Resort. Wedding Venue. Farm. Medieval Castle.

I sat on a bus twenty minutes from the castle, rounding a bend that I knew would provide my last look at the old honey-colored retreat that I’d lived in for over a month. I was ready to move on, but still found myself saddened to leave that restful place as the bus finished the turn and I looked out towards sprawling Florence and my next two weeks of travel.

I went to the castle to escape the non-stop life of the hostel in Bratislava, and I certainly found what I was looking for. Most of the year Castello di Ristonchi is abuzz with the music of reveling families, the smells of a busy kitchen, and the rush of busy farm workers. The winter is much quieter. No guests, and just a few laborers. One day I’d be waxing a cabinet in the top floor of the tower, the next planting fruit trees in one of the orchards.

It rained a lot, and when I first arrived I’d often try to cuddle up to the radiator near my bunk to escape the chill of the stone walls and floors. As the new year dawned, however, the weather warmed. The light would hit the castle early in the morning, thawing the soil and releasing that earthy, mossy smell you expect from spring. The bees got the message too, swarming over the hills and the little flowers that bloom all year long. It was easy to believe on many days that I’d simply left the winter behind—a perception that would mostly remain true until March of all months.

Castle life was pretty routine for me. Volunteer, work remotely, then spend the day as I wished. I made a point to hike often, though I never left for the city until the very end of my stay. (More on that in the next post.)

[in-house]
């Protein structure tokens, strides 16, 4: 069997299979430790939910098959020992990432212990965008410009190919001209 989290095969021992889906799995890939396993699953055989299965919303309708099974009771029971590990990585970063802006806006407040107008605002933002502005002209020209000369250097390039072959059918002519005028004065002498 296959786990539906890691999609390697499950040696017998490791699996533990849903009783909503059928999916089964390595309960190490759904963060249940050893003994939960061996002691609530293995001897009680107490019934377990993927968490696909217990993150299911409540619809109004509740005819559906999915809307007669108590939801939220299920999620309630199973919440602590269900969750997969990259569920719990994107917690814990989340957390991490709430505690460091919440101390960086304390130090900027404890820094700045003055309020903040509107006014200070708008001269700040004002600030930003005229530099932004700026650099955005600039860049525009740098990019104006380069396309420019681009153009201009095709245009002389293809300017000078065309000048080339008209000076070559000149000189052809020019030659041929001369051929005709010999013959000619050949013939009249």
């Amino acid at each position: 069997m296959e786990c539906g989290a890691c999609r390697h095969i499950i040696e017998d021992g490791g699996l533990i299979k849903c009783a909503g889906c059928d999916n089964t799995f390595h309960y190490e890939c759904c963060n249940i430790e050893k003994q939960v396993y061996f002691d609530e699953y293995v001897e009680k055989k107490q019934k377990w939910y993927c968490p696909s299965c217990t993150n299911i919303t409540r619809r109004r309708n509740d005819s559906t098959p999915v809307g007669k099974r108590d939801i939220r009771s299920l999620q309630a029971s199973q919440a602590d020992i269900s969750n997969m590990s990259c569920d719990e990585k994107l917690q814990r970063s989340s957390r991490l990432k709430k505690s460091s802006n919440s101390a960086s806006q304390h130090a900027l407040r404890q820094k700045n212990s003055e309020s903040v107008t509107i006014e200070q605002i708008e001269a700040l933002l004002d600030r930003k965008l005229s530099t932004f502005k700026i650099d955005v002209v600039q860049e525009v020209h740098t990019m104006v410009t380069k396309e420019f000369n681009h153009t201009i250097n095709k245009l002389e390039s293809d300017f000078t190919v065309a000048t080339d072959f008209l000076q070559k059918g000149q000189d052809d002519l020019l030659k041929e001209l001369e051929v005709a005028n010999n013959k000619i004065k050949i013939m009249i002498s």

The hiking in the area was lovely. Where in the USA, we’re used to hikes centered around some waterfall, vista or other notable natural feature, the most common kind of trail in Italy and most of Europe are simply paths between villages. So, the hikes that I took usually culminated in some remote Tuscan village, or a ruined building like the one pictured below.

The people at the castle were all lovely. Many were actual employees and from Latin America. For the week after I arrived though, there were a couple of other workawayers, one from New Zealand and one from Morocco. After they left, I was alone for a bit before being joined by two volunteers from Argentina. Finally, just days before I left, a guy from the UK showed up. He was actually a great help as my next destination was the region he was from and he promised to set me up with some friendly faces.

I wish there was more to say about my travels in Italy. I channeled my inner homebody while there and, as mentioned, only ended up visiting Florence. More on that in the next post though.


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